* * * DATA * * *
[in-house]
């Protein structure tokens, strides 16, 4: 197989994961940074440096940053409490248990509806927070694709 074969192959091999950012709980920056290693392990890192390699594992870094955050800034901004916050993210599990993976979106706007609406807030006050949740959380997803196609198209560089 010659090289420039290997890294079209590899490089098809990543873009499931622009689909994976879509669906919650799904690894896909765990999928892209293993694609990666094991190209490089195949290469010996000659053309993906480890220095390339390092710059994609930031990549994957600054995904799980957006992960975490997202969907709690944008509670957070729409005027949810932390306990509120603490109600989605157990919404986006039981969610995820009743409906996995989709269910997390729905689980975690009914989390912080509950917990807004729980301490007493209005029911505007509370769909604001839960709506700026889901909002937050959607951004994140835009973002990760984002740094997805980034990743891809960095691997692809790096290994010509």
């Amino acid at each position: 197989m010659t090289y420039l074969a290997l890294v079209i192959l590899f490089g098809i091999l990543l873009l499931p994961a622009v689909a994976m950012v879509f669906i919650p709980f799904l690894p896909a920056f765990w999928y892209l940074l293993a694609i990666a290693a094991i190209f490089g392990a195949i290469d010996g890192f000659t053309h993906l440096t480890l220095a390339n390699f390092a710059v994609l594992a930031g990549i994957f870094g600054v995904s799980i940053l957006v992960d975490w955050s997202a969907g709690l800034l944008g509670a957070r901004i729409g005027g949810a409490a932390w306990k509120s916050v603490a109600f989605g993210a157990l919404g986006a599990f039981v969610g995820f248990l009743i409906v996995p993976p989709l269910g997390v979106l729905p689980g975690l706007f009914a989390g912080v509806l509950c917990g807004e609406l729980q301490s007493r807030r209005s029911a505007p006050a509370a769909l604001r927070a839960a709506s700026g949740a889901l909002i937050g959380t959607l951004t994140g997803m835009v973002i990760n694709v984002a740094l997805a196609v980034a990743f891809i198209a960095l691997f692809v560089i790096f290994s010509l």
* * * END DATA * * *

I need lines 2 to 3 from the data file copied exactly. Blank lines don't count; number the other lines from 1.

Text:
């Protein structure tokens, strides 16, 4: 197989994961940074440096940053409490248990509806927070694709 074969192959091999950012709980920056290693392990890192390699594992870094955050800034901004916050993210599990993976979106706007609406807030006050949740959380997803196609198209560089 010659090289420039290997890294079209590899490089098809990543873009499931622009689909994976879509669906919650799904690894896909765990999928892209293993694609990666094991190209490089195949290469010996000659053309993906480890220095390339390092710059994609930031990549994957600054995904799980957006992960975490997202969907709690944008509670957070729409005027949810932390306990509120603490109600989605157990919404986006039981969610995820009743409906996995989709269910997390729905689980975690009914989390912080509950917990807004729980301490007493209005029911505007509370769909604001839960709506700026889901909002937050959607951004994140835009973002990760984002740094997805980034990743891809960095691997692809790096290994010509």
């Amino acid at each position: 197989m010659t090289y420039l074969a290997l890294v079209i192959l590899f490089g098809i091999l990543l873009l499931p994961a622009v689909a994976m950012v879509f669906i919650p709980f799904l690894p896909a920056f765990w999928y892209l940074l293993a694609i990666a290693a094991i190209f490089g392990a195949i290469d010996g890192f000659t053309h993906l440096t480890l220095a390339n390699f390092a710059v994609l594992a930031g990549i994957f870094g600054v995904s799980i940053l957006v992960d975490w955050s997202a969907g709690l800034l944008g509670a957070r901004i729409g005027g949810a409490a932390w306990k509120s916050v603490a109600f989605g993210a157990l919404g986006a599990f039981v969610g995820f248990l009743i409906v996995p993976p989709l269910g997390v979106l729905p689980g975690l706007f009914a989390g912080v509806l509950c917990g807004e609406l729980q301490s007493r807030r209005s029911a505007p006050a509370a769909l604001r927070a839960a709506s700026g949740a889901l909002i937050g959380t959607l951004t994140g997803m835009v973002i990760n694709v984002a740094l997805a196609v980034a990743f891809i198209a960095l691997f692809v560089i790096f290994s010509l």